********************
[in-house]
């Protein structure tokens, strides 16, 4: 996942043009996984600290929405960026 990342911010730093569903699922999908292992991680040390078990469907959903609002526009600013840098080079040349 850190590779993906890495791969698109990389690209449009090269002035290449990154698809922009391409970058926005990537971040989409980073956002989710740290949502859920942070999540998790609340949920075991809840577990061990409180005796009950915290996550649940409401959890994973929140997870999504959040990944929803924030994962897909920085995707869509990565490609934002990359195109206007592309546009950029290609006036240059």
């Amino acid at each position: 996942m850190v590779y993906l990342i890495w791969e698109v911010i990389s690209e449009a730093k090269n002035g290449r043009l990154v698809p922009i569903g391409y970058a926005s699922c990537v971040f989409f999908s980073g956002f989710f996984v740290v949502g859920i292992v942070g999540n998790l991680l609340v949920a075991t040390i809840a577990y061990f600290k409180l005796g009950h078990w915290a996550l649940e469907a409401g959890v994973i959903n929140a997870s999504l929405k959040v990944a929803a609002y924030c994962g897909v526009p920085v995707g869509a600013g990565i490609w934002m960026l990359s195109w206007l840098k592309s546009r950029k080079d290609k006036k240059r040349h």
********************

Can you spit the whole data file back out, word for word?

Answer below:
[in-house]
């Protein structure tokens, strides 16, 4: 996942043009996984600290929405960026 990342911010730093569903699922999908292992991680040390078990469907959903609002526009600013840098080079040349 850190590779993906890495791969698109990389690209449009090269002035290449990154698809922009391409970058926005990537971040989409980073956002989710740290949502859920942070999540998790609340949920075991809840577990061990409180005796009950915290996550649940409401959890994973929140997870999504959040990944929803924030994962897909920085995707869509990565490609934002990359195109206007592309546009950029290609006036240059």
């Amino acid at each position: 996942m850190v590779y993906l990342i890495w791969e698109v911010i990389s690209e449009a730093k090269n002035g290449r043009l990154v698809p922009i569903g391409y970058a926005s699922c990537v971040f989409f999908s980073g956002f989710f996984v740290v949502g859920i292992v942070g999540n998790l991680l609340v949920a075991t040390i809840a577990y061990f600290k409180l005796g009950h078990w915290a996550l649940e469907a409401g959890v994973i959903n929140a997870s999504l929405k959040v990944a929803a609002y924030c994962g897909v526009p920085v995707g869509a600013g990565i490609w934002m960026l990359s195109w206007l840098k592309s546009r950029k080079d290609k006036k240059r040349h």